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Thread: The Budget Simplified

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    Default The Budget Simplified

    The picture says it all.





    Any thoughts?
    "Nothing happens until the pain of staying the same outweighs the pain of change."

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    Quote Originally Posted by Traveler View Post
    Any thoughts?
    Sure. People who don't say what's on their mind are quite irritating and difficult do deal with.

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    Just to make copy-pasting easier:

    The budget explained in simple English.

    I love it when complex things are simplified so that we can all understand.

    • United States Tax revenue: ........$2,170,000,000,000
    • Fed budget: .............................$3,820,000,000,000
    • New debt: ...............................$1,650,000,000,000
    • National debt: ..........................$14,271,000,000,000
    • Recent budget cut: ...................$38,500,000,000



    Now, remove 8 zeros and pretend it's a household budget.

    • Annual family income: .................................................. ...........$21,700
    • Money the family spent: .................................................. ........$38,200
    • New debt on the credit card: .................................................. .$16,500
    • Outstanding balance on credit card: ..........................................$142,710
    • Total budget cuts which some politicians are proud about: .........$385



    Stop the insanity now. Vote them out and demand a balanced budget.
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    Ti centric krieger's Avatar
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    annual family income is more akin to the total GDP figure, which is 15 trillion. so that household by comparison would have an income of $150.000. yawn.

    also, "outstanding balance on credit card" is misleading. US credit card companies charge an interest rate of around 30%. the US government currently borrows at less than 2% for loans with a 10 year repayment term. investors offer them these loans because they assess the US as highly credit worthy. they apparently neither worry about default chance nor about inflation.

    a "balanced budget" is more ambitious than necessary, because nominal GDP grows at a rate of almost 6% a year historically. you just have to spend a little less than that in order to rein in the debt, i.e. to shrink it relative to your nominal income: make the debt-to-GDP ratio fall over time. currently the spending is at about 10%, so there is some cutting or revenue raising to be done, but +/- 6% would get the job done fine. of course just reining in the current output gap (i.e. unemployment, capacity under-utilization) of 8%, which both increases the GDP in "debt-to-GDP" and raises tax revenue, would go a long way toward that goal.

    the US govt has issues, but you really don't need to spin the data to this extent to argue that point.

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    Quote Originally Posted by labocat View Post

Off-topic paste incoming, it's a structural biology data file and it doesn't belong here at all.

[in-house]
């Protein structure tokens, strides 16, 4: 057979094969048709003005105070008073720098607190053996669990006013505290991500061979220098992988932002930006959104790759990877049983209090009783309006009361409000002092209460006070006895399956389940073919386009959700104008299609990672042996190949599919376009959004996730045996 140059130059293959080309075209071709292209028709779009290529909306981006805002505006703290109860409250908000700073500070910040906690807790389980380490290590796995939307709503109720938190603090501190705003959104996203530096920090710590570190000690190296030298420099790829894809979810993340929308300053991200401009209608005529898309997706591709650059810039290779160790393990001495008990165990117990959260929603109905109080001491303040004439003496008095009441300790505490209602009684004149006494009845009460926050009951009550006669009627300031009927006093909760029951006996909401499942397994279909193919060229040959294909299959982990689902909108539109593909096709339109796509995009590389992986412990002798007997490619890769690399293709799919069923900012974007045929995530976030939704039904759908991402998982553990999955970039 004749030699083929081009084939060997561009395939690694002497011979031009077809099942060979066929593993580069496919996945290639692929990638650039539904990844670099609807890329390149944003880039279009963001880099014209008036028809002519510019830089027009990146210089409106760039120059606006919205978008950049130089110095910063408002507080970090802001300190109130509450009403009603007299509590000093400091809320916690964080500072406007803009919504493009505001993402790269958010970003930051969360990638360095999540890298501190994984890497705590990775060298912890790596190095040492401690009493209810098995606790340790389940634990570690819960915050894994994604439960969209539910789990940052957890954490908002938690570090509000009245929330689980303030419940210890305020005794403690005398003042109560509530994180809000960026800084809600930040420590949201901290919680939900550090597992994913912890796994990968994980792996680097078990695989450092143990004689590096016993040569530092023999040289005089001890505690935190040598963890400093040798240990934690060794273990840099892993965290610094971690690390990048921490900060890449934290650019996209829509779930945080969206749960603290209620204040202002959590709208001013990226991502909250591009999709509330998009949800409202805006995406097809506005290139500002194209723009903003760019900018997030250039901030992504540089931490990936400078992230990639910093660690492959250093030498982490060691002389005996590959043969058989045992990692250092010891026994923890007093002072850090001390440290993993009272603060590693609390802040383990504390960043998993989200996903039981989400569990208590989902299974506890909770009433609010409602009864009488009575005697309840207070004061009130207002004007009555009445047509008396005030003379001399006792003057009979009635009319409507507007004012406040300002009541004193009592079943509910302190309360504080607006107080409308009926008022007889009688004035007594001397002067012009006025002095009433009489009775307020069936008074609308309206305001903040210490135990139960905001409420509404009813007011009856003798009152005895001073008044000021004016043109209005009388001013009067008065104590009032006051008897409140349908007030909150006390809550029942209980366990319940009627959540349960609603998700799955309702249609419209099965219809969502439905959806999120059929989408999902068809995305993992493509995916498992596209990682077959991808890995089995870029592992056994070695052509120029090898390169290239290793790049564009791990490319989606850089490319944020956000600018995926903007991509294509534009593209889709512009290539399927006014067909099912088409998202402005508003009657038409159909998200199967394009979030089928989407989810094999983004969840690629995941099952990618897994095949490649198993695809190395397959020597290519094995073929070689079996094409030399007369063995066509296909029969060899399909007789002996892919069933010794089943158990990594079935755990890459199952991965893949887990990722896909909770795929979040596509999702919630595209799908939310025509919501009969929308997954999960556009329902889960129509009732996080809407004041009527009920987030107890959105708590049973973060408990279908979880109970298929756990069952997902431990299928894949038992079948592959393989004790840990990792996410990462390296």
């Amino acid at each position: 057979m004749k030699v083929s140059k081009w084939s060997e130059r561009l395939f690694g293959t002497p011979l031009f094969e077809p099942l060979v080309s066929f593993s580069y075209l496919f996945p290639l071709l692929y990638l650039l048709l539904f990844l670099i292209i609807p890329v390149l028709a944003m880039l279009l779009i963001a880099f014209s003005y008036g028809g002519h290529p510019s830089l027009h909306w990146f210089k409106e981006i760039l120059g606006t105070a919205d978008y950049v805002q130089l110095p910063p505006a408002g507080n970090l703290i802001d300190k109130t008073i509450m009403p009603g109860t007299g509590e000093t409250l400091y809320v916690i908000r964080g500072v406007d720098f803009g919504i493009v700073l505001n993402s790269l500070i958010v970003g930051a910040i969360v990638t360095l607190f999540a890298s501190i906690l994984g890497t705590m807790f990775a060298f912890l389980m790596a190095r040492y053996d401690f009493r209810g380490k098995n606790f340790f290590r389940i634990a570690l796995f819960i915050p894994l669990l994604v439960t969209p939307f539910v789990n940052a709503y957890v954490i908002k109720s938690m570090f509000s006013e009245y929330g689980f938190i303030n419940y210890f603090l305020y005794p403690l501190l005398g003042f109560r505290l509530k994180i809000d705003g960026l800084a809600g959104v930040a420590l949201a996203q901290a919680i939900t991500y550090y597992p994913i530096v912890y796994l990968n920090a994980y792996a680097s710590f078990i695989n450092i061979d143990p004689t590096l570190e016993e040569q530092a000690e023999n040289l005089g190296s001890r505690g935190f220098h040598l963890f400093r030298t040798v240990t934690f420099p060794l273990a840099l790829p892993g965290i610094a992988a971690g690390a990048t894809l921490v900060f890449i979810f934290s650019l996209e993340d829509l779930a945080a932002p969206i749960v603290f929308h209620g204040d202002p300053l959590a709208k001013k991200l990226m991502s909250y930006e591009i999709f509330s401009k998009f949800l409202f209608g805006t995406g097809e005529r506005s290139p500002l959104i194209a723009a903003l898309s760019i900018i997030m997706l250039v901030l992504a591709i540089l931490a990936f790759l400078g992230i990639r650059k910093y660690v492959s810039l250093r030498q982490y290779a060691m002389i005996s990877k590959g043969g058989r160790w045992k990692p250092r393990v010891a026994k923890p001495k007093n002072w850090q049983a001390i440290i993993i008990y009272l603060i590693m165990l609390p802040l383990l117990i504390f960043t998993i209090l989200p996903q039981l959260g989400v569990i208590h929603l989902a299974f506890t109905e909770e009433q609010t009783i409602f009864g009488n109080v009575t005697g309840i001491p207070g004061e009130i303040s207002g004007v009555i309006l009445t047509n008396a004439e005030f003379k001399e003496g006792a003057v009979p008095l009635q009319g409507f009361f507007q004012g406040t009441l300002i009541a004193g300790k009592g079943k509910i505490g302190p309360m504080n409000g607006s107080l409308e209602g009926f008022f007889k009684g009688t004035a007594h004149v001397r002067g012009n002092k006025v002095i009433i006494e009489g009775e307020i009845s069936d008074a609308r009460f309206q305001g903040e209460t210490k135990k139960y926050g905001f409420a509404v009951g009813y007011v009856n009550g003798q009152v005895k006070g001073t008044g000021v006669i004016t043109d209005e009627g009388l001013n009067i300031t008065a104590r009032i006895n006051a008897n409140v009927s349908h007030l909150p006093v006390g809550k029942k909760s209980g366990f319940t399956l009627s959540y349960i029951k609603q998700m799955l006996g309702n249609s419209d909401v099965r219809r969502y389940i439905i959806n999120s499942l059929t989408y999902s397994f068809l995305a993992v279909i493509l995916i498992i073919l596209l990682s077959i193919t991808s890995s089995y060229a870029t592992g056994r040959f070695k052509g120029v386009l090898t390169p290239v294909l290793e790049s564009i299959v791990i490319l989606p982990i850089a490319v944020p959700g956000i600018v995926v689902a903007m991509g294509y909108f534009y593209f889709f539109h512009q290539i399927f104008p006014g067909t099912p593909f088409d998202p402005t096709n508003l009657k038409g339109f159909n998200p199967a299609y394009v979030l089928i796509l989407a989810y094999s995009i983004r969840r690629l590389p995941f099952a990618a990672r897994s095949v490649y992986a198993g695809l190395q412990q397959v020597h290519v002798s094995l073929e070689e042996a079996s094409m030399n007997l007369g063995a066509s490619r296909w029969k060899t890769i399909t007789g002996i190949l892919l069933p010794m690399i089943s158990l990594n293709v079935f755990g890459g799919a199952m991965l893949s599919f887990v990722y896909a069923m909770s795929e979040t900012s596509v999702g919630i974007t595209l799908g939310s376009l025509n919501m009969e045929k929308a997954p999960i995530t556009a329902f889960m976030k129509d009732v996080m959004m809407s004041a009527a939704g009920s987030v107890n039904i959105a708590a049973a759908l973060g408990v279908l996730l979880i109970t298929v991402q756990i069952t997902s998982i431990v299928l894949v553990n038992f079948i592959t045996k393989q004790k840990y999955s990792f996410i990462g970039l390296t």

annual family income is more akin to the total GDP figure, which is 15 trillion. so that household by comparison would have an income of $150.000. yawn.

    also, "outstanding balance on credit card" is misleading. US credit card companies charge an interest rate of around 30%. the US government currently borrows at less than 2% for loans with a 10 year repayment term. investors offer them these loans because they assess the US as highly credit worthy. they apparently neither worry about default chance nor about inflation.

    a "balanced budget" is more ambitious than necessary, because nominal GDP grows at a rate of almost 6% a year historically. you just have to spend a little less than that in order to rein in the debt, i.e. to shrink it relative to your nominal income: make the debt-to-GDP ratio fall over time. currently the spending is at about 10%, so there is some cutting or revenue raising to be done, but +/- 6% would get the job done fine. of course just reining in the current output gap (i.e. unemployment, capacity under-utilization) of 8%, which both increases the GDP in "debt-to-GDP" and raises tax revenue, would go a long way toward that goal.

    the US govt has issues, but you really don't need to spin the data to this extent to argue that point.
    I think you make a sound argument, but the problem is that you can't really look at the GDP as the annual family income. If anything you can look at the GDP as the family's total value of everything they own. So essentially that would be the total value of their house, cars, etc..., which translates to $146,000. So they can't use it as something to pay off the debt unless they sell everything they own, which kind of defeats the purpose. However, you can look at the annual GDP growth rate as part of the annual family income, so that would be 2.8% of $146,000, which is $4,088. So all together the annual family income would be $4,088 plus $21,700, which is $25,778.
    Last edited by Raver; 01-30-2012 at 04:19 AM.
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    Ti centric krieger's Avatar
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    to be fair it does make a valid point about tiny budget cuts being presented as major achievements through the use of words like "billions!!" (in trillion dollar contexts) and using 10 year time frames to make the cuts look 10 times as big.

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